Foot drop or drop foot is general inability to lift the front part of the foot. Foot drop is not a disease; it is sign of an underlying neurological, muscular or anatomical problem. It can happen to one or both feet at the same time. It occurs due to weakness or paralysis of the muscles that lift the foot. Sometimes it’s temporary, but can be permanent also.
Age / Sex of Foot Drop
Foot drop can occur at any age.
It can happen to anyone
• Brain or spine injury.
• Nerve injury.
• Sports injury.
• Multiple sclerosis.
• Cerebral palsy.
• Muscular dystrophy.
• Spinal stenosis.
• Charcot-marie-tooth disease.
• Lyme disease.
• Parkinson’s disease.
• Hip or knee replacement surgery.
• Long hours sitting with cross legs.
• Prolonged kneeling.
• After parturition.
• Excessive weight loss.
• Plaster cast.
• Drugs reaction.
• Damage to the nerves that passes below the knee.
• Foot lifting difficult.
• Dragging the front part of the foot.
• Steppage gait.
• Redness and swelling of the foot.
• Numbness of foot.
• Higher step than normal, when climb stairs.
• Weak leg and foot muscles.
• Foot may be limp.
• Uncontrolled slapping of toes against the ground.
• Swinging hip motion.
• Tingling, numbness and slight pain in the foot.
• Muscular atrophy in the leg.
• Reduced walking speed.
• Reduce quality of life.
• Balancing difficulties.
• Curled toes or corns on the ball of foot.
• Complete case history.
• Physical examination.
• Fasting blood sugar.
• Hemoglobin level.
• Nitrogen and creatinine tests.
• CT scan
• MRI scan
• Electromyography (EMG)
• Ankle-foot orthoses (AFOs)/ (Light weight braces).
• Shoe inserts.
• Physical therapy.
• Nerve stimulations.
Prognosis of the foot drop varies with treatment according to the cause and severity level of the symptoms.
• Yoga and meditation helps.
• Physiotherapy to strengthen the foot and lower leg muscles.
• Wearing lower leg brace.
• Physical therapy helps.
• Regular exercises such as Toe grab, Toe curl, Toe flex, foot stretch, calf raise and cycling should be done under guidance and supervision of instructor.
• Always boost patient for doing activities.
• Keep motivating them for their effort in improvement.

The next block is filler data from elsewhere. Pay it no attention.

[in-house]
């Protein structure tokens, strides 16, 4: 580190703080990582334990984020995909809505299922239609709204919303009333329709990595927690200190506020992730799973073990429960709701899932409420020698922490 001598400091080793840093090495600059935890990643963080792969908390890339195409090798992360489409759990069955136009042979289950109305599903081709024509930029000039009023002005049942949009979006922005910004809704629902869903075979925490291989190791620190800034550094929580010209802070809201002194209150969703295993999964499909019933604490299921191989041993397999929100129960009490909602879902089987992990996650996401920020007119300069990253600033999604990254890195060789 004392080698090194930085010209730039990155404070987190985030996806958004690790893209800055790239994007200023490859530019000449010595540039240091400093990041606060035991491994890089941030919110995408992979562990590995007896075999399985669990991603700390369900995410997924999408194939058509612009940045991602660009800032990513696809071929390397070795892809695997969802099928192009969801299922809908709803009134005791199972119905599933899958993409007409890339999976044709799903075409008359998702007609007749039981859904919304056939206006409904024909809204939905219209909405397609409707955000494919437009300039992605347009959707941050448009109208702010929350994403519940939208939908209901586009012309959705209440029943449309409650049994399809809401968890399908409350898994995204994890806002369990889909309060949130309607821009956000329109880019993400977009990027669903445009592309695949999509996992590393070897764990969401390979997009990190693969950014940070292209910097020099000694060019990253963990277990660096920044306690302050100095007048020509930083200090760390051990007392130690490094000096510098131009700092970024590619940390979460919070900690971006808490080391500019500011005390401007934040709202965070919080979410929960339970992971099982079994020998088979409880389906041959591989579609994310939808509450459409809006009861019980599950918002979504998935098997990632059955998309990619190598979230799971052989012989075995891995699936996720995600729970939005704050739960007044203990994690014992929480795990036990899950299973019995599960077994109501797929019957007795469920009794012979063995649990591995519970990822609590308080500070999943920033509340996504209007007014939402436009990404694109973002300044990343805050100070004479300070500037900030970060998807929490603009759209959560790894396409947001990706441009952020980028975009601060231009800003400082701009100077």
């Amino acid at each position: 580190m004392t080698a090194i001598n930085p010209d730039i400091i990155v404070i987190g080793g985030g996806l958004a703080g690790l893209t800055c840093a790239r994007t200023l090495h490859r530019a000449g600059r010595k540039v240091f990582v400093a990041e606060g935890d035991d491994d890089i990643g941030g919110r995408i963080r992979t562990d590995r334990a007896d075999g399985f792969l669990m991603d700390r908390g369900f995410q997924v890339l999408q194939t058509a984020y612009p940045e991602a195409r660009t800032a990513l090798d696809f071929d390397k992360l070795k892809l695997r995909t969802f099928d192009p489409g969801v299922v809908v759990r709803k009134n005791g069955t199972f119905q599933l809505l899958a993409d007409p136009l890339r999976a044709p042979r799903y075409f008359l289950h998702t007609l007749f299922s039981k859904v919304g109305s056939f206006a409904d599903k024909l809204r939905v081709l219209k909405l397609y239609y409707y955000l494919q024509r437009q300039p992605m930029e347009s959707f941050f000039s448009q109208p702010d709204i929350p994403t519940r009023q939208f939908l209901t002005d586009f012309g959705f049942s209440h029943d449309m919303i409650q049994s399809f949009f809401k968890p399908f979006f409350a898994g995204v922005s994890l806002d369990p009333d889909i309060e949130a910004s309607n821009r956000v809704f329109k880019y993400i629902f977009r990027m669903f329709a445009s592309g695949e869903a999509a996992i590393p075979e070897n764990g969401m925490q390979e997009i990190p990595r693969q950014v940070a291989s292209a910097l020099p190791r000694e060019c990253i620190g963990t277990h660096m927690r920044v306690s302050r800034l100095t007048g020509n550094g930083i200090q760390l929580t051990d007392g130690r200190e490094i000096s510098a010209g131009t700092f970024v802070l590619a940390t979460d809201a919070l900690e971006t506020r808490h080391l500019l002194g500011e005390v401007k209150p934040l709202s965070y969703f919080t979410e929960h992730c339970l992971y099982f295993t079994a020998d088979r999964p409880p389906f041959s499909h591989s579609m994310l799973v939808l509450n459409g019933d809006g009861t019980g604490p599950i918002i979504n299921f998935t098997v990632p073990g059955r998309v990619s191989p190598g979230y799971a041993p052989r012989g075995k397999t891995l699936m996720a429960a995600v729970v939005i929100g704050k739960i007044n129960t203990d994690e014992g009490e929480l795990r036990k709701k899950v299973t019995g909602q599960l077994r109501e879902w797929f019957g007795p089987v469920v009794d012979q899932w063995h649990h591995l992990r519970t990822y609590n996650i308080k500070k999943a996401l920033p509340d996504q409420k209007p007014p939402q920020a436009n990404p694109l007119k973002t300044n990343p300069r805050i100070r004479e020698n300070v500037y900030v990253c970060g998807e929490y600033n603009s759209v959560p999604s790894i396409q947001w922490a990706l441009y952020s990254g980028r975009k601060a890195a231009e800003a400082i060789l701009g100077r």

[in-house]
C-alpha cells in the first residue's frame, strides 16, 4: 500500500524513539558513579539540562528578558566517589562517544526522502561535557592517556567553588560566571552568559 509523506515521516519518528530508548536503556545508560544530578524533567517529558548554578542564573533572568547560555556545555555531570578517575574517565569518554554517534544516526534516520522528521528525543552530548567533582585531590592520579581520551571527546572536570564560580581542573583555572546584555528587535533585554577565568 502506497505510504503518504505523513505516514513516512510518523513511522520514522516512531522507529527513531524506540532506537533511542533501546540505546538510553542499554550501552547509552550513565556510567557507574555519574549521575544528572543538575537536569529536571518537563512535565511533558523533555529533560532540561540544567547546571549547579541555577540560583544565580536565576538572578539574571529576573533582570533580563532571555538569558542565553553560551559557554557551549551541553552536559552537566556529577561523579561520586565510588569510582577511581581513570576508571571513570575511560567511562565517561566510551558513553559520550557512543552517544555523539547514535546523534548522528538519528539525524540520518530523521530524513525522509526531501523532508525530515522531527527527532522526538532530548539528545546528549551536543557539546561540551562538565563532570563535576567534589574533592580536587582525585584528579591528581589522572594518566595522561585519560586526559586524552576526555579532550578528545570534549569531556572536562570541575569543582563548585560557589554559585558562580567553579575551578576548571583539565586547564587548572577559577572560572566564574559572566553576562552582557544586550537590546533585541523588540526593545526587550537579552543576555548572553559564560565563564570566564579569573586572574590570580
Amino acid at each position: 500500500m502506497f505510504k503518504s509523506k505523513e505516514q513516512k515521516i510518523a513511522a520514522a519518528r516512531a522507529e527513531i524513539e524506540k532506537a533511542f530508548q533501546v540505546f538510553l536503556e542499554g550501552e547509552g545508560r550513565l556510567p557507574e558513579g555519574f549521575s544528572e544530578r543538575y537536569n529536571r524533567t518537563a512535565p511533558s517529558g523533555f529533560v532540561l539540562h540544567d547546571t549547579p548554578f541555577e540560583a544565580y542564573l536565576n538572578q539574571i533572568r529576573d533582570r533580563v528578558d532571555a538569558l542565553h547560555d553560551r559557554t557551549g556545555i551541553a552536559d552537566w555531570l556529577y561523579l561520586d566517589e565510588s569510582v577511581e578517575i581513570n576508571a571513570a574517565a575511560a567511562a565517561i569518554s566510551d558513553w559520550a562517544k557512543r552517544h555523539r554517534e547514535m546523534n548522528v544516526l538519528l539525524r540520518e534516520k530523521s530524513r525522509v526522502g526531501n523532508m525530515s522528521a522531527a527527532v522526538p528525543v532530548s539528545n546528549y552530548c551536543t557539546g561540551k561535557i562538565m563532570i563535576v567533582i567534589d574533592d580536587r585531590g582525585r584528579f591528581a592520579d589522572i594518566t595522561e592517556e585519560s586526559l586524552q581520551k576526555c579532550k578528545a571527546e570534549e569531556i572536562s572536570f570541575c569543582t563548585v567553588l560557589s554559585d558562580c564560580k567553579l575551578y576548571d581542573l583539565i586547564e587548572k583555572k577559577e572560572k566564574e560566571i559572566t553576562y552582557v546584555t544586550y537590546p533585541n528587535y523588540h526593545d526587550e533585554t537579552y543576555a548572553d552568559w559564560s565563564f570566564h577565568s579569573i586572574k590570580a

• Help them in stretching.
• Keep all floors clear of clutter.
• Mark stairways with fluorescent tape on top and bottom of the step to make it visible at night.
• Avoid use of throw rugs.
• Relocate electrical cords away from walkways.
• Make room and stairways well it.
• Extreme restlessness, anguish and fear especially towards late evening.
• Numbness and tingling, shooting pains and icy coldness of feet.
• Joints feel lame, especially after lying down.
• Skin is dry and hot.
• Unquenchable thirst for long quantities of cold water.
• Trembling, twitching, spasms, weakness, heaviness, uneasiness.
• Swelling of feet.
• Burning pains.
• Peripheral neuritis.
• Paralysis of the lower limbs with atrophy.
• Great weakness of all joints.
• Weariness of hand and feet.
• Itching in feet and legs.
• Oedema in joint after fracture.
• Tearing pains in joints.
• Weak ankles; cannot walk without suffering.
• Slow in learning to walk.
• Restless legs at night.
• Worse in heat bed.
• Better by warmth.
• Legs numb, feels paralyzed.
• Cramps in calf and soles.
• Partial paralysis from over exertion.
• Drags his feet when walking.
• Sensation of sudden loss in power of legs in morning.
• Painless paralysis.
• Twitching of the limbs.
• Numbness jerks as if flexors were overacting.
• Coldness of limbs.
• Ascending sensory and motor paralysis from end of toes.
• Burning in feet.
• Weakness and trembling for every exertion.
• Joints suddenly give way.
• Worse from touch.